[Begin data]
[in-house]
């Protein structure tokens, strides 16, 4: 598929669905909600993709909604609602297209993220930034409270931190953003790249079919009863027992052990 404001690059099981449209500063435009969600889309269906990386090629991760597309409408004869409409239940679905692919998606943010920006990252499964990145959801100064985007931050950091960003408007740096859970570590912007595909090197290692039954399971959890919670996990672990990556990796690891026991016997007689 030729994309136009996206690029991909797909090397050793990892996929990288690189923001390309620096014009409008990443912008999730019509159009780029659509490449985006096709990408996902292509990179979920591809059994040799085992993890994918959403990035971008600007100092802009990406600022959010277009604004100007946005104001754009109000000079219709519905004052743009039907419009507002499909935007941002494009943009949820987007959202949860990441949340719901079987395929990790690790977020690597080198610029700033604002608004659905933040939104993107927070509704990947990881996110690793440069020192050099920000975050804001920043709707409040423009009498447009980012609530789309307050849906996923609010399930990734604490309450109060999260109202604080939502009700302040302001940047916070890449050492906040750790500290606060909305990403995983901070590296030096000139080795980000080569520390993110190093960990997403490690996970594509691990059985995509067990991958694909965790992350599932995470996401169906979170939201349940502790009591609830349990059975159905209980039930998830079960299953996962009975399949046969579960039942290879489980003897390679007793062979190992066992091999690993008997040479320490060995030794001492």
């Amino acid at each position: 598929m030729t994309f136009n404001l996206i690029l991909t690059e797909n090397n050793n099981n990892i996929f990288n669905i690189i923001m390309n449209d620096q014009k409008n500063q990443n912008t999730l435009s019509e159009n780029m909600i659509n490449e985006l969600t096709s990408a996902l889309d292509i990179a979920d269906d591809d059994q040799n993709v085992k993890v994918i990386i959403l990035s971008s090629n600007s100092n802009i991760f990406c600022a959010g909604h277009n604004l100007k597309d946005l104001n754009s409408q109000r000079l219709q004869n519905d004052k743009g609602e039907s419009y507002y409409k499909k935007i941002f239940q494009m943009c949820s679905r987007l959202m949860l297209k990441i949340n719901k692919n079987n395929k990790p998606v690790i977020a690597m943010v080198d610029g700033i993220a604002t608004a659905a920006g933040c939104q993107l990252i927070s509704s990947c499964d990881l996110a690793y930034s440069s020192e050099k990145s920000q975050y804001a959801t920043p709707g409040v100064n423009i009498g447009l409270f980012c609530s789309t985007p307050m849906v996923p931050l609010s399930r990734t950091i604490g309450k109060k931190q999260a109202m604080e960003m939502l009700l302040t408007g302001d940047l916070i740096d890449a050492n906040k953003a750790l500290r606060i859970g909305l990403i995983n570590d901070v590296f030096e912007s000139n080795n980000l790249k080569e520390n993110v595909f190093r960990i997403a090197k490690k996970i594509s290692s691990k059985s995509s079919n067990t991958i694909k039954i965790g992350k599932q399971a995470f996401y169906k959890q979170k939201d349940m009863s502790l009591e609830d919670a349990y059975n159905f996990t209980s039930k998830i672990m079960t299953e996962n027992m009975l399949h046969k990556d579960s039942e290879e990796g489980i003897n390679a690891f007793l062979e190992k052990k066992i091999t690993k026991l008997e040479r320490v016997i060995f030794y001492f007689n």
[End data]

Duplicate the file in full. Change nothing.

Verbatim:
[in-house]
């Protein structure tokens, strides 16, 4: 598929669905909600993709909604609602297209993220930034409270931190953003790249079919009863027992052990 404001690059099981449209500063435009969600889309269906990386090629991760597309409408004869409409239940679905692919998606943010920006990252499964990145959801100064985007931050950091960003408007740096859970570590912007595909090197290692039954399971959890919670996990672990990556990796690891026991016997007689 030729994309136009996206690029991909797909090397050793990892996929990288690189923001390309620096014009409008990443912008999730019509159009780029659509490449985006096709990408996902292509990179979920591809059994040799085992993890994918959403990035971008600007100092802009990406600022959010277009604004100007946005104001754009109000000079219709519905004052743009039907419009507002499909935007941002494009943009949820987007959202949860990441949340719901079987395929990790690790977020690597080198610029700033604002608004659905933040939104993107927070509704990947990881996110690793440069020192050099920000975050804001920043709707409040423009009498447009980012609530789309307050849906996923609010399930990734604490309450109060999260109202604080939502009700302040302001940047916070890449050492906040750790500290606060909305990403995983901070590296030096000139080795980000080569520390993110190093960990997403490690996970594509691990059985995509067990991958694909965790992350599932995470996401169906979170939201349940502790009591609830349990059975159905209980039930998830079960299953996962009975399949046969579960039942290879489980003897390679007793062979190992066992091999690993008997040479320490060995030794001492």
């Amino acid at each position: 598929m030729t994309f136009n404001l996206i690029l991909t690059e797909n090397n050793n099981n990892i996929f990288n669905i690189i923001m390309n449209d620096q014009k409008n500063q990443n912008t999730l435009s019509e159009n780029m909600i659509n490449e985006l969600t096709s990408a996902l889309d292509i990179a979920d269906d591809d059994q040799n993709v085992k993890v994918i990386i959403l990035s971008s090629n600007s100092n802009i991760f990406c600022a959010g909604h277009n604004l100007k597309d946005l104001n754009s409408q109000r000079l219709q004869n519905d004052k743009g609602e039907s419009y507002y409409k499909k935007i941002f239940q494009m943009c949820s679905r987007l959202m949860l297209k990441i949340n719901k692919n079987n395929k990790p998606v690790i977020a690597m943010v080198d610029g700033i993220a604002t608004a659905a920006g933040c939104q993107l990252i927070s509704s990947c499964d990881l996110a690793y930034s440069s020192e050099k990145s920000q975050y804001a959801t920043p709707g409040v100064n423009i009498g447009l409270f980012c609530s789309t985007p307050m849906v996923p931050l609010s399930r990734t950091i604490g309450k109060k931190q999260a109202m604080e960003m939502l009700l302040t408007g302001d940047l916070i740096d890449a050492n906040k953003a750790l500290r606060i859970g909305l990403i995983n570590d901070v590296f030096e912007s000139n080795n980000l790249k080569e520390n993110v595909f190093r960990i997403a090197k490690k996970i594509s290692s691990k059985s995509s079919n067990t991958i694909k039954i965790g992350k599932q399971a995470f996401y169906k959890q979170k939201d349940m009863s502790l009591e609830d919670a349990y059975n159905f996990t209980s039930k998830i672990m079960t299953e996962n027992m009975l399949h046969k990556d579960s039942e290879e990796g489980i003897n390679a690891f007793l062979e190992k052990k066992i091999t690993k026991l008997e040479r320490v016997i060995f030794y001492f007689n």